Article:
In this space, visitors are invited to post any comments, questions, or skeptical observations about Philo T. Farnsworth's contributions to the field of Nuclear Fusion research.
Subject: Re: Theory (philosophical discussion)
Date: Aug 08, 11:47 am
Poster: Jim Lux
On Aug 08, 11:47 am, Jim Lux wrote:
>Bravo on the baring of your feeling on the issue of fusion. ..How distant?....can't say.
>Theorists, in general,...
I'm making a huge generalization here:
Theorists tend to be happy knowing why it works.
Engineers want to make it work in the first place.
>The problem is not one of who is right or who is the most likely candidate to win vast changes in mankinds quest for knowledge, but the manner in which scientific endeavors have become rather rigidly stratified in the latter part of the 20th century. The hopeless link between the persuit of science, funding for what became "big science", big business market strategies and military/defense driven development has, in some quarters, stiffled the quest taken by the lone, gifted scientifc investigator, no matter their education or standing in the community of science.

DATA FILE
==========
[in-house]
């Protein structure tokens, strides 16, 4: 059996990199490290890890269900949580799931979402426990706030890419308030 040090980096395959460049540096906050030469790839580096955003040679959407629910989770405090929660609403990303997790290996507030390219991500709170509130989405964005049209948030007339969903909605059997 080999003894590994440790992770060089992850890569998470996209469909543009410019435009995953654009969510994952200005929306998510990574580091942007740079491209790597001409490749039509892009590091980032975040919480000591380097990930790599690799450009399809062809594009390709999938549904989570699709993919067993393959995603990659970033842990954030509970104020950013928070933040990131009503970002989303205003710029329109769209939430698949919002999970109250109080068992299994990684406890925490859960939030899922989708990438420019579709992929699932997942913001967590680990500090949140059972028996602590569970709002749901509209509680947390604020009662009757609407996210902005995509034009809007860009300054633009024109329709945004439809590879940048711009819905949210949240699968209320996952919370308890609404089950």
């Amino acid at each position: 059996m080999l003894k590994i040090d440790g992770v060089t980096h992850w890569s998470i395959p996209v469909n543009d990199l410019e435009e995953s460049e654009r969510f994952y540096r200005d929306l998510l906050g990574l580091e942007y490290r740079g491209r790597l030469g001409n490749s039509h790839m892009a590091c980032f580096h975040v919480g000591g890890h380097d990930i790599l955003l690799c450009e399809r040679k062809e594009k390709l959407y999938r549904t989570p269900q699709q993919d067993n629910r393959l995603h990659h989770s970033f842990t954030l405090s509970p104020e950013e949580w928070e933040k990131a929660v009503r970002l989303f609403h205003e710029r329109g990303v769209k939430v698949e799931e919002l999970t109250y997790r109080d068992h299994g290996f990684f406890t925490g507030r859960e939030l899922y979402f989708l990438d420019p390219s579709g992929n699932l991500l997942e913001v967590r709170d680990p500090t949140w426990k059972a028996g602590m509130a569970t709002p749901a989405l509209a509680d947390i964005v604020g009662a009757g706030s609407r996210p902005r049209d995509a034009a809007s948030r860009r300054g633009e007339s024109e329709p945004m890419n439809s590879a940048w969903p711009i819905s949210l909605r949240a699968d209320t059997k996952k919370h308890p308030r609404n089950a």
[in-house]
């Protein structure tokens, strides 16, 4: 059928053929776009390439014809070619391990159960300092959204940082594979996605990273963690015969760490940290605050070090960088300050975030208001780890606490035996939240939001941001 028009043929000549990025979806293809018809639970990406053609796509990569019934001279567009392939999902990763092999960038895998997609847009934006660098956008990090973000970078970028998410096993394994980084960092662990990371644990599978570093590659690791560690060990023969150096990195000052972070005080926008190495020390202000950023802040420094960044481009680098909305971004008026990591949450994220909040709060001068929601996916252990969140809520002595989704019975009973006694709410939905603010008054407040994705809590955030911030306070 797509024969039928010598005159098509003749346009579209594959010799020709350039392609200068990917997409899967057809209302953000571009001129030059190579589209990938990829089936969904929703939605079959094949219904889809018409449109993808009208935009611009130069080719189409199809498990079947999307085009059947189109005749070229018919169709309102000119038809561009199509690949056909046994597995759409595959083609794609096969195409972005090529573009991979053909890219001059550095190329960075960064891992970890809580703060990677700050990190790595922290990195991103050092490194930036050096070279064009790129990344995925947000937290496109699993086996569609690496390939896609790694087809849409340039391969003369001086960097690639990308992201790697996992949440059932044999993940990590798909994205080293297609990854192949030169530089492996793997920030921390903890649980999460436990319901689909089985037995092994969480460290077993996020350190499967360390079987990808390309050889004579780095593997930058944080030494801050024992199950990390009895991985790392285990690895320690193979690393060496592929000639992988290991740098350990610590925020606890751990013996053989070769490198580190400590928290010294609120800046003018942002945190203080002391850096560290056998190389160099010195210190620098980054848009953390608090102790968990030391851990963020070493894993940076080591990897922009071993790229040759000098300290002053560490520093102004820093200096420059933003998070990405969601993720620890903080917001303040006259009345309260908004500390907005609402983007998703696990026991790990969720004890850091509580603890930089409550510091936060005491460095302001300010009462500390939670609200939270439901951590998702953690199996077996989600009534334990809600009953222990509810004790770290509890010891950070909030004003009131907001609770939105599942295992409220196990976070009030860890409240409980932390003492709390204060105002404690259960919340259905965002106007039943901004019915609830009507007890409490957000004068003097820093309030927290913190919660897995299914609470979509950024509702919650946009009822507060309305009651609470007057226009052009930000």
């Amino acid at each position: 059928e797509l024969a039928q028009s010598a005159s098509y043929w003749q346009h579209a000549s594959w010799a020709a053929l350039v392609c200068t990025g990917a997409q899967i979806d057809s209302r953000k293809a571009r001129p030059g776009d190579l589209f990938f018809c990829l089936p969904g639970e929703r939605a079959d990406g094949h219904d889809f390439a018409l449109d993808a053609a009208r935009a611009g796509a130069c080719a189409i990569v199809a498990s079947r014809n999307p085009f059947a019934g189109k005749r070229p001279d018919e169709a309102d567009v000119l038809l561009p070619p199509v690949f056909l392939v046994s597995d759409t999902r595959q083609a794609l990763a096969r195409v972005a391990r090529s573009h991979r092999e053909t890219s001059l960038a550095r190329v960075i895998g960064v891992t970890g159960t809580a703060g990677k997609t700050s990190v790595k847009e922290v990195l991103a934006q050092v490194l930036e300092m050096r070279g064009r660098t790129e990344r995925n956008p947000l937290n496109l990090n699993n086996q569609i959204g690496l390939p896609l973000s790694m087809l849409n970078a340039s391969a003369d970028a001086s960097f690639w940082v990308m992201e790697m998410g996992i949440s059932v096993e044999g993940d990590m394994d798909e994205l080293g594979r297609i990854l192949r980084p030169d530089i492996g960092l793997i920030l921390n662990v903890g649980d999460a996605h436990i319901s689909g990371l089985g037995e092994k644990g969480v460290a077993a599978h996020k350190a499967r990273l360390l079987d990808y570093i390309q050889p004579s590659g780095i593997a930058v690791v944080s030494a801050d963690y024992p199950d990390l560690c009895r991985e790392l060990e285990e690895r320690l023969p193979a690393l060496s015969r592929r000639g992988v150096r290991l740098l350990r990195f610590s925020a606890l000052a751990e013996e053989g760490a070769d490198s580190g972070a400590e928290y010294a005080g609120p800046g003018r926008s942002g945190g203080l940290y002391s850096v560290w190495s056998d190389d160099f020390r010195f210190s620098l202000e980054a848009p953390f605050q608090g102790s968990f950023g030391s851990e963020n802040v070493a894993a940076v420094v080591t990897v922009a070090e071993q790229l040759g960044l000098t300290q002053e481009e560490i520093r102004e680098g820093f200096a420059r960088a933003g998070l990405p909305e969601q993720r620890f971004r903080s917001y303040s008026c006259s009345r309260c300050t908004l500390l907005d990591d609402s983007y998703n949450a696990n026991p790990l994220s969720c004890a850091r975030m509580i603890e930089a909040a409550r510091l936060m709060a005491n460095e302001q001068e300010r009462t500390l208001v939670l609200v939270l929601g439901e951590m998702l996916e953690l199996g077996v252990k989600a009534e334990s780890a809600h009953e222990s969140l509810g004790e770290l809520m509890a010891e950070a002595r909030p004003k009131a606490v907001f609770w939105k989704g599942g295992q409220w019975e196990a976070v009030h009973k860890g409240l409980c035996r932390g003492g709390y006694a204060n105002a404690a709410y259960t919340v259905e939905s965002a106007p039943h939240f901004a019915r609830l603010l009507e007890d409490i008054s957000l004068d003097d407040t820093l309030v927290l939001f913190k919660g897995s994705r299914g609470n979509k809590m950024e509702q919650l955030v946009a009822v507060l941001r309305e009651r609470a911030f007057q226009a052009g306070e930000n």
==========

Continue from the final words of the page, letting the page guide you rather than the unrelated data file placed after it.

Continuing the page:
>One only needs to read letters between famous 19th century scientists and amateurs and many books of that period to see the fecundity of imagination, wonder, and open mindedness of many of even the most lofty of those gentlemen.
... Of course, if you read "Longitude" (Dava Sobel's book on the Harrison Chronometer, pub by Penguin) you'll note that all those centuries ago, it wasn't much different.. The establishment wanted astronomical determination..
>Volta, Ampere, Coulomb, Faraday, Crookes, Maxwell, Roentgen, the Curies, Thompson, Rutherford. The list could go on and on.
>How many of these guys experiments cost millions? How many even spent thousands? Hundreds? Some were academics some were self funded gentleman scientists. Some stumbled onto discoveries some provided theoretical bases. Most all got their hands dirty and often funded their early efforts themselves.
Some of them spent quite a bit, when scaled for the value of money. Extracting radium from tons of pitchblende isn't cheap, if you fairly value the labor of those involved. Others begged for resources of considerable value, Fermi doing his early neutron work, for instance.
Maxwell didn't actually do many experiments, but was primarily a pure theoretician, developing elegant mathematics to explain behaviors observed and reported by others. It's not clear from my casual web research, but he must of done some lab work, and he directed an experimental laboratory later in life, but, that's not what he's known for.